Monday, May 07, 2007

    Scavenger Hunt: Revisited

    We've posted before about different sorts of scavenger hunts with youth that go beyond the usual list of items (toothpaste tube, buffalo nickel, jar of pickles, etc.). We had another go at a creative scavenger hunt this past Sunday, with some new twists. Keep in mind, the goal here was to encourage conversation and creativity, particularly on ideas related to our faith (some items in the list below make that connection more plainly than others). Here's how we set it up:

    Your task is to find items that are represented by the descriptions on the list below. To record your findings, you must use one of the following methods, and each method must be used at least once: 1) take a Polaroid photo of the item, 2) draw a picture of the item, 3) write a poem about the item, 4) get a signature of a person that represents that item to your team, 5) retrieve a physical object, 6) (optional) : Take a cell phone photo of item, 7) (optional): A different method of your choice (as long as it’s legal!)

    After going through the ground rules, students were given the list below:

    too much
    Do you see what we see?
    meaning of life
    new life
    young and old
    ant’s eye view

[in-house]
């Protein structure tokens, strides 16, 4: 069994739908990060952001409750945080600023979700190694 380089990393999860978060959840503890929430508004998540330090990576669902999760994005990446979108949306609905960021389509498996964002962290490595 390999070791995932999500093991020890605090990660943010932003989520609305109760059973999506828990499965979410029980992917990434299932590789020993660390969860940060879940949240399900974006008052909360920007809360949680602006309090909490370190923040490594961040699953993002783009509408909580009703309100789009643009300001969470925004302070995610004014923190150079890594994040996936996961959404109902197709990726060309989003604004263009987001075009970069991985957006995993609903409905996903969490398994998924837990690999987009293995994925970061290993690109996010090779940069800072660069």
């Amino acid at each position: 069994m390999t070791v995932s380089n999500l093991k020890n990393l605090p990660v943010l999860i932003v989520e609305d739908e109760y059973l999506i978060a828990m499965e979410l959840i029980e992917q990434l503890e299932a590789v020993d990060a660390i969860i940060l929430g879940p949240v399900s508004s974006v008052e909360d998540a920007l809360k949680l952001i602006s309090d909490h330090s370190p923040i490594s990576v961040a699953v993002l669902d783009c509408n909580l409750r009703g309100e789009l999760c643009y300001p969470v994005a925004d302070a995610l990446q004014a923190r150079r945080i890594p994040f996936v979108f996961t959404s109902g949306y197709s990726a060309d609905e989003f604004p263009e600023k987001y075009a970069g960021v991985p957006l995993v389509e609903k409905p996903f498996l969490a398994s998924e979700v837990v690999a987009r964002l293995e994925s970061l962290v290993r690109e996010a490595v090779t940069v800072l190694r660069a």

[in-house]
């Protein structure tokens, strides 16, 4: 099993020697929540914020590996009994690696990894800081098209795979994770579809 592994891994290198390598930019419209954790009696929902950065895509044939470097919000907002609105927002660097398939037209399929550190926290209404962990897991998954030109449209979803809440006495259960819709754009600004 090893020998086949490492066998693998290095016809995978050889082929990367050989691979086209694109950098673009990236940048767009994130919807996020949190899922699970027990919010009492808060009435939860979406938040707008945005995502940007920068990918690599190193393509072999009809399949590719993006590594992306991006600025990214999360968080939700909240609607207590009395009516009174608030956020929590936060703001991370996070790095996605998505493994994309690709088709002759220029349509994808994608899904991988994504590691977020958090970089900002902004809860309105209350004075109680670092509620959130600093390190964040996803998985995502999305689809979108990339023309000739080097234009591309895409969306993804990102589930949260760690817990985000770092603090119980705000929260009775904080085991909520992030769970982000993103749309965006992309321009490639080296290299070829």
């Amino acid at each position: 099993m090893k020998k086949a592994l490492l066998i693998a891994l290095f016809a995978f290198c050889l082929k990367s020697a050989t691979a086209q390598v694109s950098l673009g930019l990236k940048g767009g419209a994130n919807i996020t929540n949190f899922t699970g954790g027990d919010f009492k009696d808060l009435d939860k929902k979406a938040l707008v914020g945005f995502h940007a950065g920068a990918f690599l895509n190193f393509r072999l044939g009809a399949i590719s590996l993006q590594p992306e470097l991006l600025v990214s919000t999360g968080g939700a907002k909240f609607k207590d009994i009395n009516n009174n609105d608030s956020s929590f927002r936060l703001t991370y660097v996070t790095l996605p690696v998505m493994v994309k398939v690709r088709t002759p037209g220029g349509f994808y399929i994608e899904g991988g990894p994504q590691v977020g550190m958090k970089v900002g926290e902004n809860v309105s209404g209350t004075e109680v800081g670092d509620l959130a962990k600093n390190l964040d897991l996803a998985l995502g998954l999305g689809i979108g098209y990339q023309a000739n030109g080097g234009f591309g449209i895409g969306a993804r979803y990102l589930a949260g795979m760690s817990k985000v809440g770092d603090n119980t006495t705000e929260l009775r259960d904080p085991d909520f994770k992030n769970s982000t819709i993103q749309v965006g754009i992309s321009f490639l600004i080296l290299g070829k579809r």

Groups were then transported to a particular area in the city and given a set amount of time to "scavenge." The great part about this activity is that they don't just rush around grabbing stuff. They have to take time as a group talking about what "peace" means or how you visualize "injustice" or where do you see Christ out in the everyday world. Later, the groups came back together and had a great time sharing their photos, drawings, poems, and experiences. (By the way, the time is not too far off when the Polaroid scavenger hunt will be completely replaced by the cell phone photo scavenger hunt!).
    For more items like the ones I used on the list above, check out this scavenger hunt resource.



    Len said...

    Great idea and link. Thanks.

    Brian said...

    Hope you can use this idea, Len. Our group really did enjoy it. I particularly like that it speaks to a variety of intelligences within the group. The physical kids get to move around outside, the talkers get to engage the group in discussion, the writers get to craft poems, the artists get to show off their doodling, the quiet ones can take photos, etc.

    Rachel Rev said...

    Love it.